A second example shown in Figure 5 depicts Patient 3, who did not reach complete remission as indicated by the blast population still clearly present at the MRD time point (Figure 5A). Only a few healthy cells were detected at the MRD measurement, and the dominant MRD cluster 2 was also present at diagnosis and relapse. This population was strongly positive for CD97 and CD13, which were also detected in the small MRD cluster 1 (Figure 5C-D). Another MRD-specific cluster, MRD cluster 3, was also positive for CD97, coexpressed IL1RAP, was low in CD13 but high in CD38. At relapse, the bone marrow was composed of a heterogeneous mixture of clones, some that were already observed at diagnosis (MRD clusters 1 and 2), and the clone that was dominant at relapse but present at diagnosis as a minor subclone (relapse clone) (Figure 5B, light blue).
Toward the best scoring MRD markers
For 18 patients, all treated with standard intensive chemotherapy, flow data at diagnosis, after treatment, and at relapse (8 of 18) or the latest CR time point (10 of 18) were obtained. Detailed clinical information is provided in supplemental Table 5. To determine the best discriminating markers for the diagnosis, MRD, relapse, and healthy cell populations, we performed CombiFlow similar to the patients described in Figures 4 and 5. Subsequently, PCA plots were generated for all 18 cases. A representative example, depicting Patient 3 as well as 3 healthy control subjects, is shown with individual marker contributions indicated by arrows and the distribution of the clusters (Figure 6A-B). IL1RAP was one of the best discriminating markers between healthy and leukemic cell populations (Figure 6A, longest vector). Clusters identifying healthy cell populations nicely clustered away from clusters identifying the diagnosis, MRD, and relapsed cell populations (Figure 6B). We then summarized the highest ranking markers at PC1 (Figure 6C) and PC2 (Figure 6D), which identified IL1RAP and CD64 as the best scoring marker across this set of 18 longitudinal CombiFlow-analyzed AML cases.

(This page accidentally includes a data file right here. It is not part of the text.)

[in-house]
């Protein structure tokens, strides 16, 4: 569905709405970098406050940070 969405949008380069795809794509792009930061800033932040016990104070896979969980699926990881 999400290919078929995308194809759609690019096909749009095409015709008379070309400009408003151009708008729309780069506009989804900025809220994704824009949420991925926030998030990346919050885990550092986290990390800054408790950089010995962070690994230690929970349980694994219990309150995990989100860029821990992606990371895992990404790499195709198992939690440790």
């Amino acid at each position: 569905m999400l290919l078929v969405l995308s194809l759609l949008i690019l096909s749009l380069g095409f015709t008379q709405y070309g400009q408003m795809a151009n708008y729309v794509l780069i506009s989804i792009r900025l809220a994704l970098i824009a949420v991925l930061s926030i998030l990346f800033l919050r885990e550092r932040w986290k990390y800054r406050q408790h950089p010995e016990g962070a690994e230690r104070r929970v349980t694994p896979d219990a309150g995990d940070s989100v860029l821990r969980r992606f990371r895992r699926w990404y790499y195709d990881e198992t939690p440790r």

We next analyzed the expression of IL1RAP in MRD-specific clusters and distinguished between patients who did or did not relapse. As shown in Figure 6E, IL1RAP was consistently higher in MRD clusters from patients who relapsed. The difference for IL1RAP reached statistical significance (P < .05). Finally, we also studied IL1RAP expression in MRD clusters in the context of the EuroFlow panel at MRD, which revealed that IL1RAP expression, even in the absence of positivity for EuroFlow panel markers, was consistently high at MRD in patients who subsequently also relapsed (Figure 6F). For the patient in the EF- PM– group, the IL1RAP expression at MRD was high; however, it was not considered positive at diagnosis and therefore assigned to the double-negative group.
Further refinement of CombiFlow by including more markers